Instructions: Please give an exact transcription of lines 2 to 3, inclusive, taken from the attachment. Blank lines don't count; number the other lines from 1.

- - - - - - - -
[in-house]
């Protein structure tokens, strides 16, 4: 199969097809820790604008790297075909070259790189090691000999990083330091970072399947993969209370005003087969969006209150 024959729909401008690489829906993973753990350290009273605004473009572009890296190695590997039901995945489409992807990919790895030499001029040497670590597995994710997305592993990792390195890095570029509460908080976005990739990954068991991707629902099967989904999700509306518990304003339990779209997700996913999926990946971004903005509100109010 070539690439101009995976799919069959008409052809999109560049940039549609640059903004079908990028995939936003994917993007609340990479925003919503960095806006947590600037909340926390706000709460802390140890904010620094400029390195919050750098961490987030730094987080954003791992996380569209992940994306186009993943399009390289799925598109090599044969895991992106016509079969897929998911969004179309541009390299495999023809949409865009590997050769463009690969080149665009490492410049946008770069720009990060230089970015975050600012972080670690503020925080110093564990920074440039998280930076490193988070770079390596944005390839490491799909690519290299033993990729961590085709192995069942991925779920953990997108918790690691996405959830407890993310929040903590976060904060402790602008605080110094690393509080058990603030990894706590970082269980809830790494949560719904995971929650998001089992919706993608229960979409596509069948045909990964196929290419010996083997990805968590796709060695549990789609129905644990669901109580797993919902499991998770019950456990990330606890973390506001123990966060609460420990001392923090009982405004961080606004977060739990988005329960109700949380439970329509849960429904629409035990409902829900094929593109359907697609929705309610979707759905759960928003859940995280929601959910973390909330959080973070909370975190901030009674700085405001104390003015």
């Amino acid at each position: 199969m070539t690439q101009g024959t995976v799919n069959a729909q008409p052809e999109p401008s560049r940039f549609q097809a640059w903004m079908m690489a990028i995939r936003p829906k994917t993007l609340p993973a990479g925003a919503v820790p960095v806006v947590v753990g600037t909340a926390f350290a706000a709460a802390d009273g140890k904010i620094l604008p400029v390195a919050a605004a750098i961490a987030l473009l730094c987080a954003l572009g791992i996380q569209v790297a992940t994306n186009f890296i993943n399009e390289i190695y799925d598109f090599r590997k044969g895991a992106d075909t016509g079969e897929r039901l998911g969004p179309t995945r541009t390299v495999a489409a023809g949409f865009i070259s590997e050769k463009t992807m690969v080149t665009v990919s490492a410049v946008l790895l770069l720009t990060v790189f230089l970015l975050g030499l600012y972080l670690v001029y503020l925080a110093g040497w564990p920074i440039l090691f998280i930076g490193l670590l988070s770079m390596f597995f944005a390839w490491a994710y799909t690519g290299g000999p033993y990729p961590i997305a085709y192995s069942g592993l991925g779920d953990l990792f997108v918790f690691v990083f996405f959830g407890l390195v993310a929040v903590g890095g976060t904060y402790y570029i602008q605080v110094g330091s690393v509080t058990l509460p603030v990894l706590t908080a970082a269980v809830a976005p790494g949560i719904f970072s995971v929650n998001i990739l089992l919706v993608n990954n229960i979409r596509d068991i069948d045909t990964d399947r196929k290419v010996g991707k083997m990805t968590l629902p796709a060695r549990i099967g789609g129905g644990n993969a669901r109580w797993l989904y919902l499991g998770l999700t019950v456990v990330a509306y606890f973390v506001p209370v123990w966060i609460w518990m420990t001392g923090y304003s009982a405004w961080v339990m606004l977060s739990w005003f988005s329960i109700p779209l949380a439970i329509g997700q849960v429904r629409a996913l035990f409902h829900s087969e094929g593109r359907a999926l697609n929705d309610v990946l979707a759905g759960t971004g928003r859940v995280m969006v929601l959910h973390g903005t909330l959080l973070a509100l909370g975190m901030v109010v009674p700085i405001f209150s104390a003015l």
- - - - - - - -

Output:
């Protein structure tokens, strides 16, 4: 199969097809820790604008790297075909070259790189090691000999990083330091970072399947993969209370005003087969969006209150 024959729909401008690489829906993973753990350290009273605004473009572009890296190695590997039901995945489409992807990919790895030499001029040497670590597995994710997305592993990792390195890095570029509460908080976005990739990954068991991707629902099967989904999700509306518990304003339990779209997700996913999926990946971004903005509100109010 070539690439101009995976799919069959008409052809999109560049940039549609640059903004079908990028995939936003994917993007609340990479925003919503960095806006947590600037909340926390706000709460802390140890904010620094400029390195919050750098961490987030730094987080954003791992996380569209992940994306186009993943399009390289799925598109090599044969895991992106016509079969897929998911969004179309541009390299495999023809949409865009590997050769463009690969080149665009490492410049946008770069720009990060230089970015975050600012972080670690503020925080110093564990920074440039998280930076490193988070770079390596944005390839490491799909690519290299033993990729961590085709192995069942991925779920953990997108918790690691996405959830407890993310929040903590976060904060402790602008605080110094690393509080058990603030990894706590970082269980809830790494949560719904995971929650998001089992919706993608229960979409596509069948045909990964196929290419010996083997990805968590796709060695549990789609129905644990669901109580797993919902499991998770019950456990990330606890973390506001123990966060609460420990001392923090009982405004961080606004977060739990988005329960109700949380439970329509849960429904629409035990409902829900094929593109359907697609929705309610979707759905759960928003859940995280929601959910973390909330959080973070909370975190901030009674700085405001104390003015």
């Amino acid at each position: 199969m070539t690439q101009g024959t995976v799919n069959a729909q008409p052809e999109p401008s560049r940039f549609q097809a640059w903004m079908m690489a990028i995939r936003p829906k994917t993007l609340p993973a990479g925003a919503v820790p960095v806006v947590v753990g600037t909340a926390f350290a706000a709460a802390d009273g140890k904010i620094l604008p400029v390195a919050a605004a750098i961490a987030l473009l730094c987080a954003l572009g791992i996380q569209v790297a992940t994306n186009f890296i993943n399009e390289i190695y799925d598109f090599r590997k044969g895991a992106d075909t016509g079969e897929r039901l998911g969004p179309t995945r541009t390299v495999a489409a023809g949409f865009i070259s590997e050769k463009t992807m690969v080149t665009v990919s490492a410049v946008l790895l770069l720009t990060v790189f230089l970015l975050g030499l600012y972080l670690v001029y503020l925080a110093g040497w564990p920074i440039l090691f998280i930076g490193l670590l988070s770079m390596f597995f944005a390839w490491a994710y799909t690519g290299g000999p033993y990729p961590i997305a085709y192995s069942g592993l991925g779920d953990l990792f997108v918790f690691v990083f996405f959830g407890l390195v993310a929040v903590g890095g976060t904060y402790y570029i602008q605080v110094g330091s690393v509080t058990l509460p603030v990894l706590t908080a970082a269980v809830a976005p790494g949560i719904f970072s995971v929650n998001i990739l089992l919706v993608n990954n229960i979409r596509d068991i069948d045909t990964d399947r196929k290419v010996g991707k083997m990805t968590l629902p796709a060695r549990i099967g789609g129905g644990n993969a669901r109580w797993l989904y919902l499991g998770l999700t019950v456990v990330a509306y606890f973390v506001p209370v123990w966060i609460w518990m420990t001392g923090y304003s009982a405004w961080v339990m606004l977060s739990w005003f988005s329960i109700p779209l949380a439970i329509g997700q849960v429904r629409a996913l035990f409902h829900s087969e094929g593109r359907a999926l697609n929705d309610v990946l979707a759905g759960t971004g928003r859940v995280m969006v929601l959910h973390g903005t909330l959080l973070a509100l909370g975190m901030v109010v009674p700085i405001f209150s104390a003015l």